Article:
Does your dog tremble and shake at loud noises? At the sound of “bang”, is your dog running to hide? Many dogs say that dogs and fireworks don’t mix.
People find fireworks entertaining and fun to look at but many dogs find that the bright lights and loud noises are very scary. Keep reading to find ways to keep your dog calm during fireworks and thunderstorms.
Dogs and Fireworks
A long time ago I had a dog, Sassy, that was afraid of both fireworks and thunderstorms. A loud noise would send her running ….. to the bathtub. She would jump in and hide behind the shower curtain. I would sit in the bathroom with her until the thunderstorm was gone.
The dog that I have now, Freckles, is not afraid of thunderstorms. She can sense they are coming and she knows what to expect. Thunderstorms are different than fireworks. With fireworks, she gets no warning. All of a sudden there’s a loud bang.
Thunderstorms give warning signs that your dog can sense, such as strong winds and changes in the barometric pressure. With fireworks there are no warning signs.
You need to remain calm to help your dog keep calm. If you are upset or excited, your dog will sense that. It is important for your dog to be in a calm state before the fireworks begin.
There are CDs that play noises to help your dog become accustomed to loud noises. You can get one and begin playing it with the volume low. Over time, you can slowly increase the volume. Don’t rush. It will take time.
Do some investigating and find out if there are going to be fireworks in your area and if so, what time they will start. Plan a trip or a visit to a friend or family member’s home, away from the fireworks and avoid the fireworks altogether!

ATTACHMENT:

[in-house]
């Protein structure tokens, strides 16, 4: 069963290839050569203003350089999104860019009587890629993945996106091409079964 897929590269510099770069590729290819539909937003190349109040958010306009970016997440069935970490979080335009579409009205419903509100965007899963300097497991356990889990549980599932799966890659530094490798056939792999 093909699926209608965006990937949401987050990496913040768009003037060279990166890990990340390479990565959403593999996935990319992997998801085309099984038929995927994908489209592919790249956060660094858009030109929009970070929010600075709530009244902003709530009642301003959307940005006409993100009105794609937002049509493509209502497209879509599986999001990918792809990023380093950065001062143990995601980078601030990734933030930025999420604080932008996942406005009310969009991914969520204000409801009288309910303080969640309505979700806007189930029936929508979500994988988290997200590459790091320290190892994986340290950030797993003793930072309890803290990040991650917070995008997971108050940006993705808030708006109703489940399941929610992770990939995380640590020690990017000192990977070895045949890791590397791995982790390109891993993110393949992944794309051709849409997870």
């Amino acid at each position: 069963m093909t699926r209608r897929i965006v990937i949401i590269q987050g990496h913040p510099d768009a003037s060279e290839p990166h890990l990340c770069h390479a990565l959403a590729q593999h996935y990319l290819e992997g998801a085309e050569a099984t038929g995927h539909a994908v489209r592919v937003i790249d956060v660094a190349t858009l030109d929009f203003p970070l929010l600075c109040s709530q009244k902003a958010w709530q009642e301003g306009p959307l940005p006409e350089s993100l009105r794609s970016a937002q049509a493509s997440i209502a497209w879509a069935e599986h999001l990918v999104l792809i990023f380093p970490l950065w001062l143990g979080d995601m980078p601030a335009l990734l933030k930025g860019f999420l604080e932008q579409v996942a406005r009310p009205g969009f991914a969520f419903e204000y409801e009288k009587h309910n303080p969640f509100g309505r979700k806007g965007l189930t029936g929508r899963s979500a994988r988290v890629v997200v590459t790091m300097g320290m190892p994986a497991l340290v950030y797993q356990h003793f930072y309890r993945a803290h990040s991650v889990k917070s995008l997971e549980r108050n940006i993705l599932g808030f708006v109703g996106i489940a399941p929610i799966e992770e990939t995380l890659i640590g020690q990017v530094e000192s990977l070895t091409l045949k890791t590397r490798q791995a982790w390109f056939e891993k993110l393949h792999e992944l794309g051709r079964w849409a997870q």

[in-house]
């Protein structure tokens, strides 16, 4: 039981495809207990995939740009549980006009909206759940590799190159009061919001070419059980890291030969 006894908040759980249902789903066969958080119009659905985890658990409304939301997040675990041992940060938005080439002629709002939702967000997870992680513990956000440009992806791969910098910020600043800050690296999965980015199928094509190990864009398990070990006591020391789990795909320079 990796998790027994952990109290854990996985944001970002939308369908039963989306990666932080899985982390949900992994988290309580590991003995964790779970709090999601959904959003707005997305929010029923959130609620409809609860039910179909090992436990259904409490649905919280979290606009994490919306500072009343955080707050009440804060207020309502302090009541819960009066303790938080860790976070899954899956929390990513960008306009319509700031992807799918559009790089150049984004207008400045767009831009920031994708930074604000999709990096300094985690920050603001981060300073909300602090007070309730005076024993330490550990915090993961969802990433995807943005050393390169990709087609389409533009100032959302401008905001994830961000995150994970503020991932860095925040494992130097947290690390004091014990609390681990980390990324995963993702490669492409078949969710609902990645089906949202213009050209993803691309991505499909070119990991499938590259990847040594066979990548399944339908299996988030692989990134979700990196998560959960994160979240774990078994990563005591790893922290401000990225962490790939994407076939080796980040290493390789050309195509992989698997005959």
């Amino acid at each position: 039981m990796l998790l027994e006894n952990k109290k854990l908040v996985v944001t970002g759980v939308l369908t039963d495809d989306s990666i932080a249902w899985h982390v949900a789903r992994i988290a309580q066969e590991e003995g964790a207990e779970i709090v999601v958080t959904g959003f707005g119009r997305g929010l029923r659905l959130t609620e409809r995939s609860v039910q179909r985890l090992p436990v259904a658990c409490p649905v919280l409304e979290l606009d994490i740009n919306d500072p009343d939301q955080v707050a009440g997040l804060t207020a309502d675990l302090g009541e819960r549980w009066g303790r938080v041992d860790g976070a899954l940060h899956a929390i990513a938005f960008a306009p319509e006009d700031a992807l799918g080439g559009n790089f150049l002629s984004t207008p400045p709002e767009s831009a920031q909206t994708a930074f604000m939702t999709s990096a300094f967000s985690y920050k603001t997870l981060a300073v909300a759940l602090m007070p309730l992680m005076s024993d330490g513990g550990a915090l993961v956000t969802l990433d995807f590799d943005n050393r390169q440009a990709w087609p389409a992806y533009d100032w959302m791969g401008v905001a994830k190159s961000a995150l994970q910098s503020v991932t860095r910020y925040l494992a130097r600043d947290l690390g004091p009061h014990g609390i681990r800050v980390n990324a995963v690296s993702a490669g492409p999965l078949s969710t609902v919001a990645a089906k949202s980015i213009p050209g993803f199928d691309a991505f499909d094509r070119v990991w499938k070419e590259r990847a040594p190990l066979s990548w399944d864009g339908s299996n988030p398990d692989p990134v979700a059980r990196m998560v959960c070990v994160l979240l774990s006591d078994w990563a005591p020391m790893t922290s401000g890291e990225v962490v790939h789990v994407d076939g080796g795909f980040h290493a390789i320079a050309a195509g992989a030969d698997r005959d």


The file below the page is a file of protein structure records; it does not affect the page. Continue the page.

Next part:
If you can’t leave home, you can prepare before the fireworks begin. Take your dog on a long walk before the fireworks begin, to release energy. A tired dog is a relaxed dog.
Several hours before the fireworks begin, you should feed your dog. Dogs that are afraid will not eat and some will not eat until the next day after the noises end.
Some dogs like to have a safe place to go while others may lay in your lap. If your dog’s safe place is a crate, you may want to use a sheet or blanket to cover the crate and block out the lights.
If your dog comes to you, give them comfort but don’t over do it. Stay calm and use a calm voice along with slow movements to help keep your dog to remain calm.
If your dog has to go outside to relieve themselves during the fireworks, use a 6 foot leash to keep your dog close to you in case they try to run.
Block out the lights and block out some sounds by closing all of your windows and window coverings. If you usually watch TV in the evenings, turn the sound up to reduce the noise outside or play some calming music.
During the fireworks, keep your dog inside. Most dogs that are scared will run in panic, right out the door or over a fence. If you have an outside dog, bring it inside to keep them safe. Make sure your dog has a collar on with ID tags just in case they escape.
Help Your Dog
Keep your dog busy with interactive toys, such as a Kong type toy filled with your dog’s favorite treat or a small ball thrower for inside. For some dogs, the distraction of the interactive toys and treats will help them remain in a calm state.
I use a Thundershirt for my dog, Freckles, during fireworks. It works well for her and helps her remain calm as long as she is calm before putting the Thundershirt on. Now she remains calm during fireworks.
Host a Dog Party
Have a dog party with a few close friends or family members with dogs that get along and have fun together. Gather at a home where the fireworks won’t be seen or heard. Plan some indoor activities for your friends and the dogs and enjoy the evening together!
Signs of Anxiety
Watch for signs of anxiety in your dog such as barking excessively, running, hiding, whining, shaking, panting, pacing, relieving themselves inside, clinging, and not eating. Any of these signs could mean your dog is suffering from anxiety.
You may need to see your veterinarian or a dog behavioral specialist, depending on your dog and it’s history. Many dogs that have been abused need specialized help to overcome their fears.
Prepare for the evening with your dog and both of you will have an enjoyable time in a calm and relaxing manner. Click here to find more tips on spending holidays with your dog.
Does your dog have anxiety during fireworks? Feel free to leave a comment or share a story. The information on this website is not intended to replace the advice of your own veterinarian, dog trainer, or dog behavioral specialist.